I’m glad Left Behind felt the need to remind us who Rosenzweig is, but not this other character whose name has literally appeared only once before this.
[Buck and his editor] Steve agreed it wasn’t worth putting in the already tight story.
It’s interesting that Jenkins and LaHaye have invented characters who are more capable editors than the ones they actually had.
More concerned about this Carpathia character than it was particularly clear we needed to be all of a sudden, Buck goes looking on his laptop for his notes from the interview to see what Rosenzweig had to say about the man. It’s a very long and still rather pointless-seeming dialogue that isn’t worth going over aside from 1) all the men in this book come across like assholes (which you already knew) and 2) Carpathia is a low-ranking Romanian government official who was “charming and humble” with an interest in “global disarmament”. Seriously, it’s embarrassing how much they’re struggling to explain why Carpathia is supposed to be an interesting character.
“What did you like so much about him?”
“Let me count,” Rosenzweig had said. “He knew my language as well as his own. And he speaks fluent English. Several others also, they tell me. Well educated but also widely self-taught. And I just like him as a person. Very bright. Very honest. Very open.”
That’s it? This is on par with what you’d come up with when making up a fake significant other. “Oh, they’re smart! And they… uh… speak English. And other languages! I just like them, you know? They’re totally great and very real.”
Buck continues in his quest to get to New York at any cost (for some reason) and gets contact info for a private pilot for hire. He also brags that he’s not a gold or platinum member, but “Lady, I’m, like, a kryptonite member”, which only manages to convince me that the authors of this book have zero familiarity with Superman.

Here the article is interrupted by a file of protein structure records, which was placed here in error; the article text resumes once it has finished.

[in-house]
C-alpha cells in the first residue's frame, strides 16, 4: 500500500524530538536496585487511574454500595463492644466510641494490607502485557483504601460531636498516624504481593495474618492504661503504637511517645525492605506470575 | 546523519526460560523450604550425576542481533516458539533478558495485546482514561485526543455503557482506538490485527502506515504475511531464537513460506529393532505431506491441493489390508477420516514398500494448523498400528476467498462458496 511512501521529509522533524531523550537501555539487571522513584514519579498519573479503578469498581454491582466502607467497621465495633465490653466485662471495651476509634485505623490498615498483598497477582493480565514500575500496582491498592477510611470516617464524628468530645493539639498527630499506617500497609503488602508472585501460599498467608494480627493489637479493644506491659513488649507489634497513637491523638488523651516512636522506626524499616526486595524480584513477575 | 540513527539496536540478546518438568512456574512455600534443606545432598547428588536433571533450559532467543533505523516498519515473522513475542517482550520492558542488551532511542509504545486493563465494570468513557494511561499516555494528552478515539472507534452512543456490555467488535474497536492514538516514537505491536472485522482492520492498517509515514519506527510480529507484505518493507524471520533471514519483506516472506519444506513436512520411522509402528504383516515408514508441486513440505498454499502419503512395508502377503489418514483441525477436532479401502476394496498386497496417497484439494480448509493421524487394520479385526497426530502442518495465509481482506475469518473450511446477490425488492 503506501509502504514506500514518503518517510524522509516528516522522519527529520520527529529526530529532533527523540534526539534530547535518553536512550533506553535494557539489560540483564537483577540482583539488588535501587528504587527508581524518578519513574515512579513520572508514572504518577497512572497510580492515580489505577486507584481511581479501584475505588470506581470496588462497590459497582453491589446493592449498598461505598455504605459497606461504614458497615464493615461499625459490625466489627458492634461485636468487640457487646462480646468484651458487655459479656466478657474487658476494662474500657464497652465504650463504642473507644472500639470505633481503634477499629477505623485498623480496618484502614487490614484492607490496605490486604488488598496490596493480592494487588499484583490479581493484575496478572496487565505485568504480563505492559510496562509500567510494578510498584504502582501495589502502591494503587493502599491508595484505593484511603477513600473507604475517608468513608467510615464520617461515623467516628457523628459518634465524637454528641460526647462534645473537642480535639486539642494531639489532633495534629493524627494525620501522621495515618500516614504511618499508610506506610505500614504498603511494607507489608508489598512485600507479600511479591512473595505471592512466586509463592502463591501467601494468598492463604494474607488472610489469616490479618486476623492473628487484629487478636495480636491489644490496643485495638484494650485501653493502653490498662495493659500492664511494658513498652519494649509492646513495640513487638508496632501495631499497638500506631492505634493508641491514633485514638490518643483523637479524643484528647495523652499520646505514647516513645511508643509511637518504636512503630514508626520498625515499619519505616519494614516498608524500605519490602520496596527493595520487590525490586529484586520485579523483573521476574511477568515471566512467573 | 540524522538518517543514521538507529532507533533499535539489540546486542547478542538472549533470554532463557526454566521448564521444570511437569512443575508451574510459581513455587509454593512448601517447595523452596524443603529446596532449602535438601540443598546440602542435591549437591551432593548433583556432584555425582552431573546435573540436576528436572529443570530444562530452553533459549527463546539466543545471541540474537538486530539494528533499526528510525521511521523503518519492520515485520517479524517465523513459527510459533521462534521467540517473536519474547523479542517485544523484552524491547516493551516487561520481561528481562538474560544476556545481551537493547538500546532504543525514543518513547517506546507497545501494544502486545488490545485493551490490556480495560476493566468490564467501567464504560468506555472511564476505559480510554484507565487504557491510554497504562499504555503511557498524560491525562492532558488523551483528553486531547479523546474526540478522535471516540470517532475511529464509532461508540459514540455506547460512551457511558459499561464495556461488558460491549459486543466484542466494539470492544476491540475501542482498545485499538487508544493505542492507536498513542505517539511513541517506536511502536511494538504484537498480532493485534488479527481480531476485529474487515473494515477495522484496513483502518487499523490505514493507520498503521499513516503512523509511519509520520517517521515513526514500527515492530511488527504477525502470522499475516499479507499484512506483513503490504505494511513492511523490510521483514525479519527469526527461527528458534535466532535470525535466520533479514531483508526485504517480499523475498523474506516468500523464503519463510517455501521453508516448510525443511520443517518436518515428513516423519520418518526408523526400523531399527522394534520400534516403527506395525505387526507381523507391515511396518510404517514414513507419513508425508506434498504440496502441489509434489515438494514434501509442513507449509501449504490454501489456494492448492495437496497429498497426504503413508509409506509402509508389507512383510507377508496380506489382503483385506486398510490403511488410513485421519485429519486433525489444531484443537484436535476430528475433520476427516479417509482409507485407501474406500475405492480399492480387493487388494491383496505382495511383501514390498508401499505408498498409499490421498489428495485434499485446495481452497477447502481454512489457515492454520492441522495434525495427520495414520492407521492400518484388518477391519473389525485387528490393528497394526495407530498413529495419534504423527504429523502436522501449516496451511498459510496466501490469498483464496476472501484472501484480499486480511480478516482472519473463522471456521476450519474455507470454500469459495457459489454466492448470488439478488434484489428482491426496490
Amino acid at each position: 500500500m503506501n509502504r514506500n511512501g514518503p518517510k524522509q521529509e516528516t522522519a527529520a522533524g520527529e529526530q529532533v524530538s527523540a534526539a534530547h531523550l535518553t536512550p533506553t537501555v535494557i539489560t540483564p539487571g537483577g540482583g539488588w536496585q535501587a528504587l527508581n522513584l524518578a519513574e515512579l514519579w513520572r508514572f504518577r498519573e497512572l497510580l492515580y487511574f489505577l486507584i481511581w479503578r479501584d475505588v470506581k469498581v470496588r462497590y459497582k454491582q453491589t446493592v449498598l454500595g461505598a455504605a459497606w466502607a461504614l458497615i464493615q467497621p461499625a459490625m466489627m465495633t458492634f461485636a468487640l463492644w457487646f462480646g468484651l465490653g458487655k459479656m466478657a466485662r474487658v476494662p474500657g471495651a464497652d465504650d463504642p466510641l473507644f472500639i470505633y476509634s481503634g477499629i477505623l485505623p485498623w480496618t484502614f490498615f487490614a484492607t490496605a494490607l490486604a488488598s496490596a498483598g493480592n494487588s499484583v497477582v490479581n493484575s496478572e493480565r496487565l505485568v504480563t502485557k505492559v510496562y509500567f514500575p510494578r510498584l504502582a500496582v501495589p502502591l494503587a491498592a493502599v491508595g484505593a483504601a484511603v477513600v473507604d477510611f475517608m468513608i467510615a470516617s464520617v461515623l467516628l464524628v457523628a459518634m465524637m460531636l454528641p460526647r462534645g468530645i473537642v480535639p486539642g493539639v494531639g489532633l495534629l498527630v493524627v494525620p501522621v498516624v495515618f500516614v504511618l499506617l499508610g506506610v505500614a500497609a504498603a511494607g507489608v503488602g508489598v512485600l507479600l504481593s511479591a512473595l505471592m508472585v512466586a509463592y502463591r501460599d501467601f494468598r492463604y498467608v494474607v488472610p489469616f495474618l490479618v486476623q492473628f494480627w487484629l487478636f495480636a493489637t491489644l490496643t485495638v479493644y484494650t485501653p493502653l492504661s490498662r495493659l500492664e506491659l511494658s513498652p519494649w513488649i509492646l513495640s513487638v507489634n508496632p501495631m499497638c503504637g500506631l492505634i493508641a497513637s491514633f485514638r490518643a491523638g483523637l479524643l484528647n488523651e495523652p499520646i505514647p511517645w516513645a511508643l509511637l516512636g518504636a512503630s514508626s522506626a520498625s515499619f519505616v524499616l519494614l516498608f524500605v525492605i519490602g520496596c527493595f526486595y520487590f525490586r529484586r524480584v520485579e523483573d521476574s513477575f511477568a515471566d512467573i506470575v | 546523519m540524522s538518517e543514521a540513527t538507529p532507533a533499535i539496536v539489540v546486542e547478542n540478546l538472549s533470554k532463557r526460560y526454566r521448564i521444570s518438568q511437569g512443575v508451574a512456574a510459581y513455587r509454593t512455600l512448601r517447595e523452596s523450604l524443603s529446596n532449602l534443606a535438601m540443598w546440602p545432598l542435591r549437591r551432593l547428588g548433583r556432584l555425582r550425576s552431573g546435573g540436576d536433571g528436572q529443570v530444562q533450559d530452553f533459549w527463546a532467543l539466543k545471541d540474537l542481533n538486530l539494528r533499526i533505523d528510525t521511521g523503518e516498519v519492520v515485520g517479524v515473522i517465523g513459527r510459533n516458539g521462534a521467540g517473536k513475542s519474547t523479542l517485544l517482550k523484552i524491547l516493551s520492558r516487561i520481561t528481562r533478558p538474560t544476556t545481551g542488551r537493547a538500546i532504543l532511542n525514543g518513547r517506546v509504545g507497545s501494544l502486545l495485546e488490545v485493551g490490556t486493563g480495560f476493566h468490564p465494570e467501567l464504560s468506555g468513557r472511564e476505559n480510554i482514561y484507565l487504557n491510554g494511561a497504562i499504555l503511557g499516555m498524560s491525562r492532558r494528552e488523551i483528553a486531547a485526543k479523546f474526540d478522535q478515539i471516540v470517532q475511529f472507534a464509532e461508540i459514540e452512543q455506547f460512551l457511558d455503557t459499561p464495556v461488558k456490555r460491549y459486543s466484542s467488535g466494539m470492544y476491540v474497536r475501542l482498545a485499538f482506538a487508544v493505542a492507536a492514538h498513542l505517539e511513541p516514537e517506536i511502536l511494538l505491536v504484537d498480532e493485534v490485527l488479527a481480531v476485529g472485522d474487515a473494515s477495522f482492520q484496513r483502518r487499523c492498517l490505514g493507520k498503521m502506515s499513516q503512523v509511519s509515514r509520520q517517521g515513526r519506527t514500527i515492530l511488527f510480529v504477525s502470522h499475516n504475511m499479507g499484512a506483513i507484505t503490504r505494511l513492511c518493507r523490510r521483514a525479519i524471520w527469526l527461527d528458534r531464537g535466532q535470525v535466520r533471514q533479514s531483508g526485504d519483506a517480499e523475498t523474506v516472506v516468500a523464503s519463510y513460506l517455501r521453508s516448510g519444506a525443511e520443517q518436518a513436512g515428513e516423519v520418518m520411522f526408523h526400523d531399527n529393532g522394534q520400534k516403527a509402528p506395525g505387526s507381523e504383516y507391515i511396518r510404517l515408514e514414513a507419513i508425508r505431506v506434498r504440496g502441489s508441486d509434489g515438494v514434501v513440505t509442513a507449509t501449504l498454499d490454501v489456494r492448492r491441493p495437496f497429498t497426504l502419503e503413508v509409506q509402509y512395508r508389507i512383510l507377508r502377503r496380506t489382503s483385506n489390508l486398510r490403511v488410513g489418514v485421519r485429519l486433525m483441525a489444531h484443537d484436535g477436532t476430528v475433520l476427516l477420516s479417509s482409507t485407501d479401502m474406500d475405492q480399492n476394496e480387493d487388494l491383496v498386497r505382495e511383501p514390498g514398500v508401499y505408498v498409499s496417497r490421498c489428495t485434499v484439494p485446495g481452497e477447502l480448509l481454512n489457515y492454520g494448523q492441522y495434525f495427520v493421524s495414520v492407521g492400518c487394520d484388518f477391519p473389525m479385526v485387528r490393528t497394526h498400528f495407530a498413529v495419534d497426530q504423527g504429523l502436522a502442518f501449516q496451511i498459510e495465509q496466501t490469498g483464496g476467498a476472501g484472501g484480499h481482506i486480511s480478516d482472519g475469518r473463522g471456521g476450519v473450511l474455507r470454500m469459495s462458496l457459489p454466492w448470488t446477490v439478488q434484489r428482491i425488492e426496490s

Meanwhile, Ray is also on a dramatic mission to get to his home.
The other pilots hung around the entrance, hoping to share a cab, but Rayford had a better idea. He began walking.
In trying to make Rayford seem like an intelligent, level-headed character, Left Behind is already resorting to walking as an action that demonstrates how great he is. Can we admire how sad this has already gotten?
On his way home, Rayford fears for the worst, wondering if he’ll find evidence that his family has been raptured, or hints that they died in a car crash or something more ambiguous. He feels torn between wanting her to have “seen her dream realized [and] have been taken away by Jesus” and, you know, not that, because “the ache and the emptiness were already overwhelming”. Maybe this would be a bit more convincing if the first chapter didn’t kick off with Rayford’s whole backstory with making out with a coworker at a Christmas party while his wife stayed home pregnant with their second child and how he didn’t consider this cheating. Maybe.
He also gets a ride home from a woman who encourages him to think about the novel’s religious themes.
“I’m not much for praying,” Rayford admitted.
“You will be,” she said.
Rayford gets home and goes through the house, finding his son Raymie’s clothes in bed and realizing his son has been raptured. More importantly than this – amazingly – is some absolutely absurd character building.
[Rayford] noticed a picture of himself on [his son’s] bed table. […] The picture was signed, “To Raymie with love, Dad.” Under that he had written, “Rayford Steele, Captain, Pan-Continental Airlines, O’Hare.” He shook his head. What kind of dad autographs a picture for his own son?
The type of person who has to count as a “complex” character in a novel like this one.
In his bedroom, he finds that, yes, his wife has indeed been been raptured. Let’s take a moment to appreciate the depth of his despair because it’s only a little weird, in terms of BBGT standards:
What a sweet, sweet woman! He thought. I never deserved her, never loved her enough! […] He climbed into the bed and lay facedown, gathering Irene’s nightgown in his arms so he could smell her and imagine her close to him. And Rayford cried himself to sleep.